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06 November 2020 – South Africa

Voice of America,
Voice of America, "Mozambican Miners Return to South Africa as COVID-19 Blockade Lifts," 19 July 2020,

Since the onset of the COVID-19 pandemic, there have been widespread concerns about the spread of infection in prisons and amongst vulnerable migrants and asylum seekers (see the 30 March update). An article published in the International Journal for Equity in Health highlights how the restrictive measures implemented by the South African government early on in the pandemic failed to take into account the “economic and health impact of the pandemic on asylum-seekers, refugees, and undocumented migrants.” The article, titled “Unspoken inequality: how COVID-19 has exacerbated existing vulnerabilities of asylum-seekers, refugees, and undocumented migrants in South Africa,” was authored by several South Africa health experts, including from the South African Medical Research Council. It concludes that the COVID-19 “containment measures adopted by the SA government through the lockdown of the nation have tremendously deepened the unequal treatment of asylum-seekers and refugees in SA. This can be seen through the South African government’s lack of consideration of this marginalized population in economic, poverty, and hunger alleviation schemes.”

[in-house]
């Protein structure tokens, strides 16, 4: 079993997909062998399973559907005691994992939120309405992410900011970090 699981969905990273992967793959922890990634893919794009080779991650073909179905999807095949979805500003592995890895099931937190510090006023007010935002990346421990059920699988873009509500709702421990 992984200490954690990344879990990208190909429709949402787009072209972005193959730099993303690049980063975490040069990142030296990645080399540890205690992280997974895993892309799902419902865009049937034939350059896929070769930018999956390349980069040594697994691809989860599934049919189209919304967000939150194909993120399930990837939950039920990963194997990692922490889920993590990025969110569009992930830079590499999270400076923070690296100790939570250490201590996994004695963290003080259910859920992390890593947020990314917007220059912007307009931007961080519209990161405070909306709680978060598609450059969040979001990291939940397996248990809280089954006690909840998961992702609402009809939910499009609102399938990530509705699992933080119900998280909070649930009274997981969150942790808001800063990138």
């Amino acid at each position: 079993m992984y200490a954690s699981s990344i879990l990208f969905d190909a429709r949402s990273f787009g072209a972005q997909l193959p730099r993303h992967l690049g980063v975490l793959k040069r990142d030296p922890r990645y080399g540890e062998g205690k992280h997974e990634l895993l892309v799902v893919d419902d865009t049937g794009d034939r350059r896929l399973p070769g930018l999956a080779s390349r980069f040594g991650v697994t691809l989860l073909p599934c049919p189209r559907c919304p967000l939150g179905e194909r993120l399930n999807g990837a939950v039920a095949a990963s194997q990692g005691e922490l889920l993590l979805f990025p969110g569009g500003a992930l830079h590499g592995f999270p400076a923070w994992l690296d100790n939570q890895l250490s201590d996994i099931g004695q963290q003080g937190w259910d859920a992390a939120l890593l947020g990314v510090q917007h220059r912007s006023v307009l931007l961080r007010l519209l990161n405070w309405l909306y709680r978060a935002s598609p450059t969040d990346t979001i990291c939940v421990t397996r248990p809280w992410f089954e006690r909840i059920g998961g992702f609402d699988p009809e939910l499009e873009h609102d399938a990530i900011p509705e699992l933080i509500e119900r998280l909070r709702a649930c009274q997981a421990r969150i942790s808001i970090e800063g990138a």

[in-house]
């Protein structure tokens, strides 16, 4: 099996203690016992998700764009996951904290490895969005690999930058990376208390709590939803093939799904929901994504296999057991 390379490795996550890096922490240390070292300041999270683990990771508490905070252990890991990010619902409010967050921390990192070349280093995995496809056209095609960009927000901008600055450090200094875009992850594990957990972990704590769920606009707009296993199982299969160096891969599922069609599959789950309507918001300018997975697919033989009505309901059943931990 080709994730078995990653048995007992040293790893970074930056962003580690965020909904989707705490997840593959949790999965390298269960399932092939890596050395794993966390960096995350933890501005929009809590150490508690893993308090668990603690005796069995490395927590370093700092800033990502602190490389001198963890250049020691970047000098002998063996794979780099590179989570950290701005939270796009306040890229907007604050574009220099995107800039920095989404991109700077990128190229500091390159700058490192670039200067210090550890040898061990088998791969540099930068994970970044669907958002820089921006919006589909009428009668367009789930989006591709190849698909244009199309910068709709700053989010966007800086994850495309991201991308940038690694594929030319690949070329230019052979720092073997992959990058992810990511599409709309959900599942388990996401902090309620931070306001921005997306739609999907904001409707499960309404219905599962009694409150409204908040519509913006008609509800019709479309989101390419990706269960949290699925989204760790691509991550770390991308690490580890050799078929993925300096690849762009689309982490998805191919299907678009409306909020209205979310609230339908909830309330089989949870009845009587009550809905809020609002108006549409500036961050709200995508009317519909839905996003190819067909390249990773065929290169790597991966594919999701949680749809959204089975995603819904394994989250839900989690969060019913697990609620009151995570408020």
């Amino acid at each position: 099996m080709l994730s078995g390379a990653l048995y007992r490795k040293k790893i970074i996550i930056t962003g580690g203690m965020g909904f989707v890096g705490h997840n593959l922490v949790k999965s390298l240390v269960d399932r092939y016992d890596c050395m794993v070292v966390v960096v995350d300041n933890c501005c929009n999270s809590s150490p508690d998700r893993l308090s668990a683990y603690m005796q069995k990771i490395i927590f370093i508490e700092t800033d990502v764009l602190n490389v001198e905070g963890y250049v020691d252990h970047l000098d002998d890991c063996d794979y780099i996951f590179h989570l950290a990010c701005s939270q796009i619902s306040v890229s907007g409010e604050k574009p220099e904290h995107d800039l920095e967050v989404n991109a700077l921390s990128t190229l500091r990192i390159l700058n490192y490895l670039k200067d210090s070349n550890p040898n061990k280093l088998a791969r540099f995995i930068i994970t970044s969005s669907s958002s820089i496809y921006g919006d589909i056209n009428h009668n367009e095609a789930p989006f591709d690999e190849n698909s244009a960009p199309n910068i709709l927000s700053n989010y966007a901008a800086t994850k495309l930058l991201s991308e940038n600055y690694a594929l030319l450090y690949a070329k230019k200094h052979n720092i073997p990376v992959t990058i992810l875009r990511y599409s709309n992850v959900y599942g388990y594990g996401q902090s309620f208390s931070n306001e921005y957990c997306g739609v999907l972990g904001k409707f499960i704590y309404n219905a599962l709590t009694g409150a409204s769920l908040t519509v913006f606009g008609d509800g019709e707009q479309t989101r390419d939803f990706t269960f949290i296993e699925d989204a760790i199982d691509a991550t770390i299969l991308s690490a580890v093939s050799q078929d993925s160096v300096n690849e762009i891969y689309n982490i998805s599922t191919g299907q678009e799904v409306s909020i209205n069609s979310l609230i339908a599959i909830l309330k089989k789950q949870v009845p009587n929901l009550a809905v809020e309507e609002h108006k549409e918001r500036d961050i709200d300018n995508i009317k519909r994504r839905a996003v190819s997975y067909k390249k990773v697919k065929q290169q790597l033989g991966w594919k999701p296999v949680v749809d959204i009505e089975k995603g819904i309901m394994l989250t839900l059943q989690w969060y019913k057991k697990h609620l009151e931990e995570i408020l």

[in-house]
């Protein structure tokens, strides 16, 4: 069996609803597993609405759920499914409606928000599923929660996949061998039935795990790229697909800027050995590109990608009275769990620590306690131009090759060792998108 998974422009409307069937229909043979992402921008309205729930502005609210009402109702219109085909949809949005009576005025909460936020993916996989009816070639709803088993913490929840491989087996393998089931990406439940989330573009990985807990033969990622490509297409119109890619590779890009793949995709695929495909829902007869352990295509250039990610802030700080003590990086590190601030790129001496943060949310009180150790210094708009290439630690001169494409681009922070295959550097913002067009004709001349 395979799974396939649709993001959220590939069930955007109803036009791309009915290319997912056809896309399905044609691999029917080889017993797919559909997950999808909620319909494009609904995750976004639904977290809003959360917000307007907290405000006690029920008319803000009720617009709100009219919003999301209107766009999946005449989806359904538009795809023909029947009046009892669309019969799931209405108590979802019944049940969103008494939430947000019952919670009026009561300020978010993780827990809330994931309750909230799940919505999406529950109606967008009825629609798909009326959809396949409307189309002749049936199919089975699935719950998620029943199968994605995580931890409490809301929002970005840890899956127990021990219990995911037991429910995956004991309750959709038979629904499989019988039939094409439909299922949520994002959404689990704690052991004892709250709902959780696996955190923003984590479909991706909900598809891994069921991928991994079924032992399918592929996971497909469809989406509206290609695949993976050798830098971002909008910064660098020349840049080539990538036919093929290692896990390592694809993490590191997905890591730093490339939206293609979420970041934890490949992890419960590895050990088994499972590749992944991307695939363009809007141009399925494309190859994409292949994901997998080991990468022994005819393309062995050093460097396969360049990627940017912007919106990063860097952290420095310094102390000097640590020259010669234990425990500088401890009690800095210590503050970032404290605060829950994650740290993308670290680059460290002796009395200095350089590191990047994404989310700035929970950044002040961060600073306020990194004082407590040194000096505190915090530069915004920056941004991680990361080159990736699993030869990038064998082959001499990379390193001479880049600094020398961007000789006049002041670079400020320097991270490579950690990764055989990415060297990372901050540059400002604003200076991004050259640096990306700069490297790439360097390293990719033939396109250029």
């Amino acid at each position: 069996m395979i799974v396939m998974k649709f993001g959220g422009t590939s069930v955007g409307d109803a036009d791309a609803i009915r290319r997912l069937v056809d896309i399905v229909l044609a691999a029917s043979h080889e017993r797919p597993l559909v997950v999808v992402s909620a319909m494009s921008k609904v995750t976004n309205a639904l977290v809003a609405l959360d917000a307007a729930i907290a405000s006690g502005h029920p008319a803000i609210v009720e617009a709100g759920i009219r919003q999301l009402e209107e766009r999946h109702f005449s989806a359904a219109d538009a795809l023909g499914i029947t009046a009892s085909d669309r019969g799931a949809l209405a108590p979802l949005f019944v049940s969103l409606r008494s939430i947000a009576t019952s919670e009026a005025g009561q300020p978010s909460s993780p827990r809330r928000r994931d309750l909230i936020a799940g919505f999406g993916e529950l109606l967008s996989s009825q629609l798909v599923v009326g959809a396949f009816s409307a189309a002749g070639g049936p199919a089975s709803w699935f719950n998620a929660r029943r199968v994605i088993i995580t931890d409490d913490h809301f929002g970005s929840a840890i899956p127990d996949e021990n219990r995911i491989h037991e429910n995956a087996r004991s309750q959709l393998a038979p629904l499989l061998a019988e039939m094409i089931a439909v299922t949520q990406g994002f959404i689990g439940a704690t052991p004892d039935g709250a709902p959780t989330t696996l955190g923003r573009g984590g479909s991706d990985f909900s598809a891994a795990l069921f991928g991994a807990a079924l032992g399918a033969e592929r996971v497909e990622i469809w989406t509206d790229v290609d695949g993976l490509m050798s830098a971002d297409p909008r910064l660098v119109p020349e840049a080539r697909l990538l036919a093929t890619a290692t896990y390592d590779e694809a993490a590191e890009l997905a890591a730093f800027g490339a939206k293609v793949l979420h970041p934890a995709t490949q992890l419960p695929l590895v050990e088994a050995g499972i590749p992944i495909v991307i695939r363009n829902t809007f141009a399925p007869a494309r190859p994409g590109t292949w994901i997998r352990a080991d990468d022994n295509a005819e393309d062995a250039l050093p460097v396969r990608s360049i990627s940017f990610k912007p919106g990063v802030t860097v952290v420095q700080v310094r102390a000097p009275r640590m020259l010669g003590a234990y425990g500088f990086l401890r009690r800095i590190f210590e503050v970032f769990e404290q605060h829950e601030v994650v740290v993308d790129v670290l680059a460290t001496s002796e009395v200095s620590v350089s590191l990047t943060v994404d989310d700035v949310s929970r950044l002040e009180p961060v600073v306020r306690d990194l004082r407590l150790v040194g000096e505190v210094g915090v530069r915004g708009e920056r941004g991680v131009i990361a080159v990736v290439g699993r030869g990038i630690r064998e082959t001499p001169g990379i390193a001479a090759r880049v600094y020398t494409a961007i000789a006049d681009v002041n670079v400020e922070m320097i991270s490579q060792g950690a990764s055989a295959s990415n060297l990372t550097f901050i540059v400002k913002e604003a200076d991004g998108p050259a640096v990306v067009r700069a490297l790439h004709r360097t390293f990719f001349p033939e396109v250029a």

According to the authors: “Organizations working with foreign-born migrants during the COVID-19 pandemic containment measures have raised concerns regarding the arrest and detention of foreign-born migrants, their placement in, and subsequent repatriation from camps and shelters. There are also reports that foreign-born migrants are more likely to be arrested for minor offenses during the lockdown period and less likely to be released on bail because of expired documentation. The closure of the Department of Home Affairs, which is responsible for renewing and issuing refugee permits, asylum permits, and residence permits, has made many foreign-born migrants vulnerable to harassment and extortion by law enforcement agents who are likely to ignore the moratorium on arrests of all those whose permits expired during the lockdown. Migrants are consequently less willing to seek testing or care for COVID-19 symptoms as they are afraid of being detained or deported. These repatriation centers and prison stations are also prone to overcrowding, making it challenging to practice social distancing and recommended hygiene measures. Under such conditions, these foreign-born migrants are at heightened risks of contracting COVID-19 but tend not to seek care when they notice the signs and symptoms of COVID-19, which makes them more likely to spread or die from the disease.”

Among the key issues highlighted by NGOs has been the ongoing closure of the country’s Refugee Reception Offices (RRO’s), responsible for migrant permit renewals as well as birth registrations, which have been closed since March. One impact of this closure has been that access to places of detention by lawyers has become more limited, according to experts from Lawyers for Human Rights. The group points to severe overcrowding in prisons and detention facilities, which were reportedly at 200-300 percent capacity when the pandemic began. The group indicates that while almost 20,000 inmates have been released in South Africa during the pandemic, immigration detention has increased. They also denounce the lack of accountability mechanisms for law enforcement misconduct.